In almost all civil or criminal litigation, persons other than parties to the lawsuit are called on to testify by one of the parties in the case. These persons are called witnesses. Of course, parties in the case also may testify on their own behalf, and, in that respect, they are witnesses, too. After swearing or affirming they will tell the truth, witnesses testify to what they know about facts relating to lawsuits between parties. Those with specific expertise also may be called as witnesses to give expert opinions about issues involved in a lawsuit. Whether a witness testifies in open court or before the trial (for example, in a deposition), every party to the lawsuit must be allowed to question all witnesses to bring forth everything that might be favorable to the party’s position.
A person called as a witness generally must give testimony when it is needed, whether it is convenient or not. In criminal cases, and sometimes in civil cases, witnesses can refuse to testify under the Fifth Amendment to the Constitution when doing so would implicate them in any type of criminal activity (not limited to the case being tried). Witnesses who refuse to answer questions they believe may incriminate them do not waive their rights, as defendants do, if they begin answering other questions. The court can, however, order a witness to testify through a “subpoena.” In such a case, the witness must honor a properly issued and served subpoena, or risk being held in contempt of court, an offense punishable by a fine, imprisonment or both. Since a party to a lawsuit usually must rely on other individuals to testify to what they know, it is very important for witnesses to testify when called.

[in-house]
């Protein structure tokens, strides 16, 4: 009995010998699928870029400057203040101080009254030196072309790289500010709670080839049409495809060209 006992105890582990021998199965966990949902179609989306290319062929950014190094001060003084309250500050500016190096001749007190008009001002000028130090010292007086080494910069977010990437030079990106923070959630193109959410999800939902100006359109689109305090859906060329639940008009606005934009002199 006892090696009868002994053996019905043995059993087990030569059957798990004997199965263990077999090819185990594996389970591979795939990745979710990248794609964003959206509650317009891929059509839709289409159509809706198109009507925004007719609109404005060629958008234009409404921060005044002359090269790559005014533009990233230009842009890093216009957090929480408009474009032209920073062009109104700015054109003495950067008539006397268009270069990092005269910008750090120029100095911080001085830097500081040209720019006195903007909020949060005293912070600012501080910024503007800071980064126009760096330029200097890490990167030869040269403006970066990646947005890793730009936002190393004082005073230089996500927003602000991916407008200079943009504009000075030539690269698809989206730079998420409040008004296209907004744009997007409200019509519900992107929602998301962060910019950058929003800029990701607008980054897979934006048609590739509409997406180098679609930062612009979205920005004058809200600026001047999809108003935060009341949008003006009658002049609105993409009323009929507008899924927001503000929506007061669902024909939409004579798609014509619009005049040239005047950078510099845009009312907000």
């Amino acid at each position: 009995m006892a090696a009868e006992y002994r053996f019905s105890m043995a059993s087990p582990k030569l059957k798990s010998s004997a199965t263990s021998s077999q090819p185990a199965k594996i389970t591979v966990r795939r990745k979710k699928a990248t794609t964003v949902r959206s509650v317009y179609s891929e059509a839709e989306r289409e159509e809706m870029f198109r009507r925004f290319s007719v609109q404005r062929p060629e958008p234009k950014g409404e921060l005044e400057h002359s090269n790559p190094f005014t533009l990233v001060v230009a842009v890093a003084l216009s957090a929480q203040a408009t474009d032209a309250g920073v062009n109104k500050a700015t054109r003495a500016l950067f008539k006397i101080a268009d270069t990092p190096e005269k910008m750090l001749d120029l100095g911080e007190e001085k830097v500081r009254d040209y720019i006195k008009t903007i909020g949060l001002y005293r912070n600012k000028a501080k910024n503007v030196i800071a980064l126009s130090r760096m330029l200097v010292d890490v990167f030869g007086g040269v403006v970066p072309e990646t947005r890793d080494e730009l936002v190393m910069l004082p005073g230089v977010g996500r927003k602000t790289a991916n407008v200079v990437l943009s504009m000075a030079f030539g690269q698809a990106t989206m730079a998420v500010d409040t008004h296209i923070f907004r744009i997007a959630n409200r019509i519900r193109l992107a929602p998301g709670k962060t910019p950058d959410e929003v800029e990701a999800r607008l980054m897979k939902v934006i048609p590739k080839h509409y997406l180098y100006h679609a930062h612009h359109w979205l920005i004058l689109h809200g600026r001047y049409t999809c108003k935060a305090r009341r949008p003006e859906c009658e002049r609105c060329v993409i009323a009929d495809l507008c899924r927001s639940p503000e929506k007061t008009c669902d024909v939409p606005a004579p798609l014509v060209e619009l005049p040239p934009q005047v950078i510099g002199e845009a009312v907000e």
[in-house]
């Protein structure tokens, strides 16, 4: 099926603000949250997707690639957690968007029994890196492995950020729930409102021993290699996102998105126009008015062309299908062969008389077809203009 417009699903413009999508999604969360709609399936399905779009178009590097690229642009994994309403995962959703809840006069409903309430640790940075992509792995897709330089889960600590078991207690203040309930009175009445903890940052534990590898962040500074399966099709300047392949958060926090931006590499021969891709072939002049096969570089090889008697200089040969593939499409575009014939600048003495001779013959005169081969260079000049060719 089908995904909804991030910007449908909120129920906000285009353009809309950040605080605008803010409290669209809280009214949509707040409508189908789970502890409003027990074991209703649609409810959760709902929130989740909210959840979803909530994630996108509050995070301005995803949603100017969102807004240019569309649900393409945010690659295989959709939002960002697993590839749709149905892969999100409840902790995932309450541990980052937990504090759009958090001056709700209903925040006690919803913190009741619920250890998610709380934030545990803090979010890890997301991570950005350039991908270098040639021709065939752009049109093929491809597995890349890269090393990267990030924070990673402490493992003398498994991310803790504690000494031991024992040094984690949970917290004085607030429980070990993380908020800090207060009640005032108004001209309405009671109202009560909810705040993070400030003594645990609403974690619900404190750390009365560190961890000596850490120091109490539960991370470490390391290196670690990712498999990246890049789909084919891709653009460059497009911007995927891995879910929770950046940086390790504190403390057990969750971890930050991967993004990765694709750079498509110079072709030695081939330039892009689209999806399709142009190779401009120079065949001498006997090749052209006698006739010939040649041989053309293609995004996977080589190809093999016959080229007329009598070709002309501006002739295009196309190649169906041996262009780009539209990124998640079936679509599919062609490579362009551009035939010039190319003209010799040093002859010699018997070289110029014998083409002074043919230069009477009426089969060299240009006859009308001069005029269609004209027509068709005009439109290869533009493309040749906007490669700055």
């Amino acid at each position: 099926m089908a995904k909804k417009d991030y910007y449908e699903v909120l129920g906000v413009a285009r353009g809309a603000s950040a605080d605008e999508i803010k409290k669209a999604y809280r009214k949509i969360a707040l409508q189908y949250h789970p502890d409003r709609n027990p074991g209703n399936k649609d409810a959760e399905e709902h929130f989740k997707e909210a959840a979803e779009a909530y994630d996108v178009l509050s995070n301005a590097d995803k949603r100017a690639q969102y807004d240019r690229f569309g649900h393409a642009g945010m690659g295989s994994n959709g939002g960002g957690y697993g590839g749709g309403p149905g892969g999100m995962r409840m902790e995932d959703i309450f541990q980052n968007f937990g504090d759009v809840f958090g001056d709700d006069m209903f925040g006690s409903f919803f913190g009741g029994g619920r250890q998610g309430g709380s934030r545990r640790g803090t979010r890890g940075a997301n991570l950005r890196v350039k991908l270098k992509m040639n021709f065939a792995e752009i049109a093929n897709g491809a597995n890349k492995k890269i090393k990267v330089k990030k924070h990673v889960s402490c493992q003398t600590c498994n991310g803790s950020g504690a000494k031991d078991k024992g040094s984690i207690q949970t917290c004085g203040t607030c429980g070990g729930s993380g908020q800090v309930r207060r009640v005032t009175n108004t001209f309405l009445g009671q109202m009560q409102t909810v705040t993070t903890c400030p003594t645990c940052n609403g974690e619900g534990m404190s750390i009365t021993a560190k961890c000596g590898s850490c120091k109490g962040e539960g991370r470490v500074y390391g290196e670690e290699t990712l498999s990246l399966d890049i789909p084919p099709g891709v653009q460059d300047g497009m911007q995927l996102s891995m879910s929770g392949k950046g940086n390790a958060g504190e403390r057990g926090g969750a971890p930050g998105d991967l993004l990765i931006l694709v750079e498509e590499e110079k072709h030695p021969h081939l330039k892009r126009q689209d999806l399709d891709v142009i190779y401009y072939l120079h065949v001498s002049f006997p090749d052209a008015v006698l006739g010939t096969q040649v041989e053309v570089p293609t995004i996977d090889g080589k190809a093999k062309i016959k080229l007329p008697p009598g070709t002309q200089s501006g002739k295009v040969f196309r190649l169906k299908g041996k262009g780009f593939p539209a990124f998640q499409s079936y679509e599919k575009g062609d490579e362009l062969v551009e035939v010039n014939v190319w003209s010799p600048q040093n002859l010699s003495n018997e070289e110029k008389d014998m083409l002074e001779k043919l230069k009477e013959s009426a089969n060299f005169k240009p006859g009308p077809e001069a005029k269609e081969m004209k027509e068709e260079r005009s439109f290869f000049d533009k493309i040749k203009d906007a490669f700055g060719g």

In some cases, a party to a lawsuit may want to obtain a witness’s testimony before trial. A “deposition” is the taking and recording of testimony before the actual trial. A deposition may be taken by the party calling the witness, or by the opposing party, to discover what the witness knows about the subject of the lawsuit. The deposition may be recorded by a court reporter or with an audio or video recording device.
The rules of evidence have been developed over many years to control all courtroom proceedings. They ensure that credible evidence is presented and that unnecessary or unreliable evidence is kept out of the courtroom. For example, the “hearsay rule” prevents a witness from relating second-hand information. Second-hand (“hearsay”) evidence is not accepted because it is not thought to be reliable and because it would be unfair if an opposing attorney could not directly question the person alleged to have made the statement.
An attorney in a case may object to a particular question asked of a witness. If the judge overrules the objection, the witness must answer the question. If the judge sustains the objection, the witness will not be permitted to answer. When an attorney objects to a question, the witness should wait for the judge’s ruling before answering. During a deposition, the witness will usually be required to answer the question even after an attorney objects, because no judge is present at a deposition to rule on a possible objection. Eventually, if a party plans to use the deposition question and answer, the judge will rule on the objection before trial. The judge’s ruling will determine whether or not the jury will hear the question and answer.